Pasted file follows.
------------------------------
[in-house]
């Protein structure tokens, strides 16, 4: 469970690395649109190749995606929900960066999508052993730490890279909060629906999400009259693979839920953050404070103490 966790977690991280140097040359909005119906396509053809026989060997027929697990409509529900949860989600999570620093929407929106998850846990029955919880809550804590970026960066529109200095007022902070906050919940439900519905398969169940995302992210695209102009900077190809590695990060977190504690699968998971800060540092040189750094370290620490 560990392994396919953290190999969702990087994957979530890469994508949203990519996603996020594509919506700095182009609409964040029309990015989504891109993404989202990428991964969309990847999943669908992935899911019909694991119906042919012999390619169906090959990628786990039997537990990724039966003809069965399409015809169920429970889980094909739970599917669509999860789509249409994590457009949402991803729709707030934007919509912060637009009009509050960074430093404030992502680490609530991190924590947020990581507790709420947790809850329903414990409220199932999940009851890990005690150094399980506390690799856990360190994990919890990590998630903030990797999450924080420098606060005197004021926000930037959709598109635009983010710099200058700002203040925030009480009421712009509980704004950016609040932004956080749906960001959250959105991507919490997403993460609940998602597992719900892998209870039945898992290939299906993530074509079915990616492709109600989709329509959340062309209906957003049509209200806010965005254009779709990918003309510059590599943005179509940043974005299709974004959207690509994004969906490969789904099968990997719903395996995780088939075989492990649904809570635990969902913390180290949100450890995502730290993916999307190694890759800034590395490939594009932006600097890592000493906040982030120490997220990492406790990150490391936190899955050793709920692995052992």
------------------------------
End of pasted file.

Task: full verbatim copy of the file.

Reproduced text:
[in-house]
């Protein structure tokens, strides 16, 4: 469970690395649109190749995606929900960066999508052993730490890279909060629906999400009259693979839920953050404070103490 966790977690991280140097040359909005119906396509053809026989060997027929697990409509529900949860989600999570620093929407929106998850846990029955919880809550804590970026960066529109200095007022902070906050919940439900519905398969169940995302992210695209102009900077190809590695990060977190504690699968998971800060540092040189750094370290620490 560990392994396919953290190999969702990087994957979530890469994508949203990519996603996020594509919506700095182009609409964040029309990015989504891109993404989202990428991964969309990847999943669908992935899911019909694991119906042919012999390619169906090959990628786990039997537990990724039966003809069965399409015809169920429970889980094909739970599917669509999860789509249409994590457009949402991803729709707030934007919509912060637009009009509050960074430093404030992502680490609530991190924590947020990581507790709420947790809850329903414990409220199932999940009851890990005690150094399980506390690799856990360190994990919890990590998630903030990797999450924080420098606060005197004021926000930037959709598109635009983010710099200058700002203040925030009480009421712009509980704004950016609040932004956080749906960001959250959105991507919490997403993460609940998602597992719900892998209870039945898992290939299906993530074509079915990616492709109600989709329509959340062309209906957003049509209200806010965005254009779709990918003309510059590599943005179509940043974005299709974004959207690509994004969906490969789904099968990997719903395996995780088939075989492990649904809570635990969902913390180290949100450890995502730290993916999307190694890759800034590395490939594009932006600097890592000493906040982030120490997220990492406790990150490391936190899955050793709920692995052992």